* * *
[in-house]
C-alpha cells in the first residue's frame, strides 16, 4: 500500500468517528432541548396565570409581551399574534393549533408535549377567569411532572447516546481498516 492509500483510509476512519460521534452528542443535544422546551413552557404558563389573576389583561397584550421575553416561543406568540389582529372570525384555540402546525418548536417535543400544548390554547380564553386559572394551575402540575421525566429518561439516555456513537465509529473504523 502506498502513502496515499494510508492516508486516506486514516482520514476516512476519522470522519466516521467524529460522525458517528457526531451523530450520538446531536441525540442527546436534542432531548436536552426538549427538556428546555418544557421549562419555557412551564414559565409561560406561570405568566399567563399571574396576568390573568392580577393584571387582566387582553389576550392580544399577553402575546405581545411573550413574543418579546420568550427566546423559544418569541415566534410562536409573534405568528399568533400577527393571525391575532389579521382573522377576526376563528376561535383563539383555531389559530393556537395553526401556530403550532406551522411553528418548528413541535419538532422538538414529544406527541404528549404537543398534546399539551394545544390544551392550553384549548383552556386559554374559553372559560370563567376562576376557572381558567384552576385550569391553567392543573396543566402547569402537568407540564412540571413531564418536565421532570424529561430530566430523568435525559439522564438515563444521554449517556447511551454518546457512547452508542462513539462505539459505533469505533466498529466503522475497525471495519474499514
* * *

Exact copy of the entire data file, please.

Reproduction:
[in-house]
C-alpha cells in the first residue's frame, strides 16, 4: 500500500468517528432541548396565570409581551399574534393549533408535549377567569411532572447516546481498516 492509500483510509476512519460521534452528542443535544422546551413552557404558563389573576389583561397584550421575553416561543406568540389582529372570525384555540402546525418548536417535543400544548390554547380564553386559572394551575402540575421525566429518561439516555456513537465509529473504523 502506498502513502496515499494510508492516508486516506486514516482520514476516512476519522470522519466516521467524529460522525458517528457526531451523530450520538446531536441525540442527546436534542432531548436536552426538549427538556428546555418544557421549562419555557412551564414559565409561560406561570405568566399567563399571574396576568390573568392580577393584571387582566387582553389576550392580544399577553402575546405581545411573550413574543418579546420568550427566546423559544418569541415566534410562536409573534405568528399568533400577527393571525391575532389579521382573522377576526376563528376561535383563539383555531389559530393556537395553526401556530403550532406551522411553528418548528413541535419538532422538538414529544406527541404528549404537543398534546399539551394545544390544551392550553384549548383552556386559554374559553372559560370563567376562576376557572381558567384552576385550569391553567392543573396543566402547569402537568407540564412540571413531564418536565421532570424529561430530566430523568435525559439522564438515563444521554449517556447511551454518546457512547452508542462513539462505539459505533469505533466498529466503522475497525471495519474499514